Jajah grabs attention with free mobile calls

Updated

Jajah, a Mountain View VoIP start-up that began offering free phone calls in June, has gone one better. It is now allows free calls from your mobile phone.

It just launched the service at DEMO.

Jajah is a scrappy, quirky company. It can, without warning, cut off calls if you talk too long. But Jajah may be one to watch nonetheless — because it works so simply and for free. And it is raking in the dough, and looks to be profitable. It may even be looking at IPO prospects soon, if you believe their numbers.

We wrote about Jajah here. Until now, Jajah has let you dial your call from a PC. It puts through the call by doing the following: Jajah calls you back on your land-line, you pick your phone up, and voila, you find it connecting you to your friend across the country, or wherever you called.

Now, you can make free calls from your mobile phone, regardless of whether it has a browser or you have to rely on its SMS or some other interface. It lets you talk for free as long as the person on the other end is registered. If not, you pay low rates.

The bugs we experienced with the service a couple of months ago appear to be fixed. But the company is still cutting people off if they talk for free too long, he conceded. He said Jajah is looking for the best way to warn customers that their call is nearing an end. They still don’t have a clear policy for when that cut-off point is — an example of how the company seems to get away with things by offering an otherwise useful service.

It makes money by allowing you to make scheduled calls at specific dates and times. It also allows you to text message your contacts for five cents. The conference calling is simpler and more compelling than most other services we’re aware of. You simply enter the numbers of the people you are calling (up to ten people), click a single button, and presto, it is calling. Moreover, you don’t have to be on your computer, because, as described, it connects you with your phone. It costs 2.5 cents a minute for each connection. So if you have four people on the line, that’s 10 cents a minute — or $6 an hour. That’s far cheaper than most other services we know.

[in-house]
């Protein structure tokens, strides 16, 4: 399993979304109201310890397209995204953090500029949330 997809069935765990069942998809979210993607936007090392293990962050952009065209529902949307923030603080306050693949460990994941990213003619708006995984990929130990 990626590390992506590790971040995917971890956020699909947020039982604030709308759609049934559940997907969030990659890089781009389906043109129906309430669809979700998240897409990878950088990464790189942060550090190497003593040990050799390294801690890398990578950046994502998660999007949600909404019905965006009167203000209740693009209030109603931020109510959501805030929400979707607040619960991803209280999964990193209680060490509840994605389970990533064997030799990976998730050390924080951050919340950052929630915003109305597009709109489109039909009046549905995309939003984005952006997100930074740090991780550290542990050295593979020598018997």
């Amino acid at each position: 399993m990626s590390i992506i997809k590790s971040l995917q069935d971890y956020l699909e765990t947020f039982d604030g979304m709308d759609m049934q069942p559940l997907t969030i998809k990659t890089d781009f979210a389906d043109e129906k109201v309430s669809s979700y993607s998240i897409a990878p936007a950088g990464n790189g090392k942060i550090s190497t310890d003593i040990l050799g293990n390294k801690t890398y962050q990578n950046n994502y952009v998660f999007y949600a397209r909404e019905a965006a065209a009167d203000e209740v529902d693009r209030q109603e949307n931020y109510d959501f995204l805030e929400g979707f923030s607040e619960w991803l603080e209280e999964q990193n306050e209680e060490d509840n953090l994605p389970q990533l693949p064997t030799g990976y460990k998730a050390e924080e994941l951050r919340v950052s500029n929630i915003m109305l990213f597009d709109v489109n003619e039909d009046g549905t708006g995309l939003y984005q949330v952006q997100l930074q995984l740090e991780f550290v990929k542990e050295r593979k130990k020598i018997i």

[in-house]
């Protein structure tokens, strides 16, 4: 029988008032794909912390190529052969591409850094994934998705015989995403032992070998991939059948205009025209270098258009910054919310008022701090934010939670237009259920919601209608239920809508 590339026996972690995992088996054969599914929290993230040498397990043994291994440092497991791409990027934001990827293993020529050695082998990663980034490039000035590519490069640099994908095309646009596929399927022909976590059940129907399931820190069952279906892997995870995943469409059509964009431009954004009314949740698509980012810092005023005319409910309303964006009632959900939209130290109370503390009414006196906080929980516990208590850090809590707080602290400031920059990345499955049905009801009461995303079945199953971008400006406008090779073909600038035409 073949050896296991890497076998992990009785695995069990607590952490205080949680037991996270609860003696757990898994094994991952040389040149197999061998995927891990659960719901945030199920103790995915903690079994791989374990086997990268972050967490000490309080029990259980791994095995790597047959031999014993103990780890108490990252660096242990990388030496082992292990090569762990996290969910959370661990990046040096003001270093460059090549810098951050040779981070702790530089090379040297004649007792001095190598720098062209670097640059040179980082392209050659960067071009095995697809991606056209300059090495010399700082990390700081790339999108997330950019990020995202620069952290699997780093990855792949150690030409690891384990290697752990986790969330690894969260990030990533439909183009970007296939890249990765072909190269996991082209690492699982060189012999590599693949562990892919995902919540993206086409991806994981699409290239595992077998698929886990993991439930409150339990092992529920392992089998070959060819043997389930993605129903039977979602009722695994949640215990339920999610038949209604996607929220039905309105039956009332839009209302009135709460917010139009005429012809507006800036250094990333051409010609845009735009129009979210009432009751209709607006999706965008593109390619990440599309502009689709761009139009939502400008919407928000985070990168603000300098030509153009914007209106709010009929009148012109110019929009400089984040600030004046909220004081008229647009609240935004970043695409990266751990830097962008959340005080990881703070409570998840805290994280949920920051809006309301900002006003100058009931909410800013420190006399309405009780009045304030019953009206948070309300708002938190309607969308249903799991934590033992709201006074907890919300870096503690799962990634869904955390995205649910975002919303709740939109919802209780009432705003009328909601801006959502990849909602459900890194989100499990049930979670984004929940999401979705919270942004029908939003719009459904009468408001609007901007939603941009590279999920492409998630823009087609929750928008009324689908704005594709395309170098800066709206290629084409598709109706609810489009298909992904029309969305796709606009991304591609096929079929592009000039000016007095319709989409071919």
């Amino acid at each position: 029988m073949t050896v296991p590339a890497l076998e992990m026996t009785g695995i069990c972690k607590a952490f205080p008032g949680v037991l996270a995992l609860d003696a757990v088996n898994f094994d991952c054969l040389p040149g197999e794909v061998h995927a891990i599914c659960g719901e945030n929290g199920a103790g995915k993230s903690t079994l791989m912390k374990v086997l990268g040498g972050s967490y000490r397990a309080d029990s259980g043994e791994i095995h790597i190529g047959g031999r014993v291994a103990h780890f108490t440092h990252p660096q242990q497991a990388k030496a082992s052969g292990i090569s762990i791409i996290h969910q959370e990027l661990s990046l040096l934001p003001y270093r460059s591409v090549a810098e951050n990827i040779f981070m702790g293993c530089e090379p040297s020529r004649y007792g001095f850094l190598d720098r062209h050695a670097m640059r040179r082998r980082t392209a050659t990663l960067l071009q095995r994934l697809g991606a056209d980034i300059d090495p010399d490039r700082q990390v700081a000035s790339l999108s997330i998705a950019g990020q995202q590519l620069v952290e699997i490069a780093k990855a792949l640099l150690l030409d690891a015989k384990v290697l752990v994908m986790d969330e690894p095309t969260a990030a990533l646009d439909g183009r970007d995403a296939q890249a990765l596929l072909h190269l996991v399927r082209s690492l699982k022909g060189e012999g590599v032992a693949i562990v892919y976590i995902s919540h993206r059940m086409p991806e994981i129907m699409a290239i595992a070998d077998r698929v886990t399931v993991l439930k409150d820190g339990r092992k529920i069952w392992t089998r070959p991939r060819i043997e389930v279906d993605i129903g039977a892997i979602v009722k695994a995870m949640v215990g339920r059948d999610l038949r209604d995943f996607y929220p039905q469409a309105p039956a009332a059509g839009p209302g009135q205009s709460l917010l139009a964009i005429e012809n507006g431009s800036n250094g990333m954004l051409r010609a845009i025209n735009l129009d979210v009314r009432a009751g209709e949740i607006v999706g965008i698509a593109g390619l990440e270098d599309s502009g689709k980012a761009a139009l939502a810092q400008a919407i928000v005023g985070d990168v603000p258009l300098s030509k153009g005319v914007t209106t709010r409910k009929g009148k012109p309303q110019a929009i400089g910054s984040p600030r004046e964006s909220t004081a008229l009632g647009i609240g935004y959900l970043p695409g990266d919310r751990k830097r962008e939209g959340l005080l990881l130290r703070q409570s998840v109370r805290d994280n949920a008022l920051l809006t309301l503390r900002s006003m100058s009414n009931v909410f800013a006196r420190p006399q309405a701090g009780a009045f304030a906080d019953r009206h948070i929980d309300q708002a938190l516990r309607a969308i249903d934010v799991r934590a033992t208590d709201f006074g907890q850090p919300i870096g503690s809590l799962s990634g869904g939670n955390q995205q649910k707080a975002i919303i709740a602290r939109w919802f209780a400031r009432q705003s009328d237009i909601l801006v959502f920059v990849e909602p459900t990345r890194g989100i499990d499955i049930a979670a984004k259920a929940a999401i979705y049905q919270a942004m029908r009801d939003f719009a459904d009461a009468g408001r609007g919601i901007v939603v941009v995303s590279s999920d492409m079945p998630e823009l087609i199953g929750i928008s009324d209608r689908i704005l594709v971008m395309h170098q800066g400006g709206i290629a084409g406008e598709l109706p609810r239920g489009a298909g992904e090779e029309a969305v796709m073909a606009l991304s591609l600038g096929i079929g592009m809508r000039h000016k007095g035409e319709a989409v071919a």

Jajah’s Scharf says Jajah’s network architecture is more distributed than Skype’s, having servers in multiple areas of the globe, allowing it to pay only for local voice calls (via the “last mile”) after routing the rest of the call through the Internet. The company’s technology transfers voice to Internet Protocol and back to voice again.

He says the company’s goal is to become everyone’s “second” phone service. It can only work if people have a primary phone account. He says Jajah is about to hit one million paying users any day now — which is impressive when you consider the more mature leader Skype has only 1.7 million total paying users.

With $10 per month in revenue on the average user, and assuming it can get to a steady one million paying users a month, that means the company could soon be raking in more than $100 million a year — which is IPO territory. It has margins of $3 per month per user, so it may soon be profitable too (though we don’t know what its up-front fixed costs are). The company has 50 employees.

Scharf has a good story about how he got the venture backing from Sequoia Capital. Heavy-hitting Sequoia venture capitalist Michael Moritz (who backed Google and Yahoo) was sitting in an airport next to someone who was using Jajah’s prototype VoIP service. Impressed, Moritz put out a search to find the company. Somehow, Moritz’s team got mixed up and thought the company was based in Australia, and looked for the company down under, before realizing that Jajah was really based in Austria, Scharf said. Moritz’s team liked the company so much, they decided to fund it even though at the time Sequoia’s bylaws didn’t allow for a European investment. Sequoia was motivated to alter its statutes to be able to make the investment.

However, European firm 3i almost stole the deal. They were talking with Jajah first, and had made an offer. Sequoia had come along and shown its initial interest, but the firm unexpectedly hesitated for several days, forcing Jajah to accepted the 3i offer, Scharf explained. Scharf later heard that Moritz had assumed Jajah was bluffing about having an offer from 3i in order to force Sequoia’s hand. When Sequoia found out the deal had actually been signed, its partners were stunned, Scharf said. “There was silence on the phone,” he said. However, Scharf was later able to cite a 60-day right-to-rescind clause in the 3i deal, and accepted the offer from Sequoia instead.

Update: We’ve corrected our original reference to the number of paying users Skype and Jajah have. We originally listed the numbers as “monthly” paying users, when the numbers actually refer to “total” paying users.

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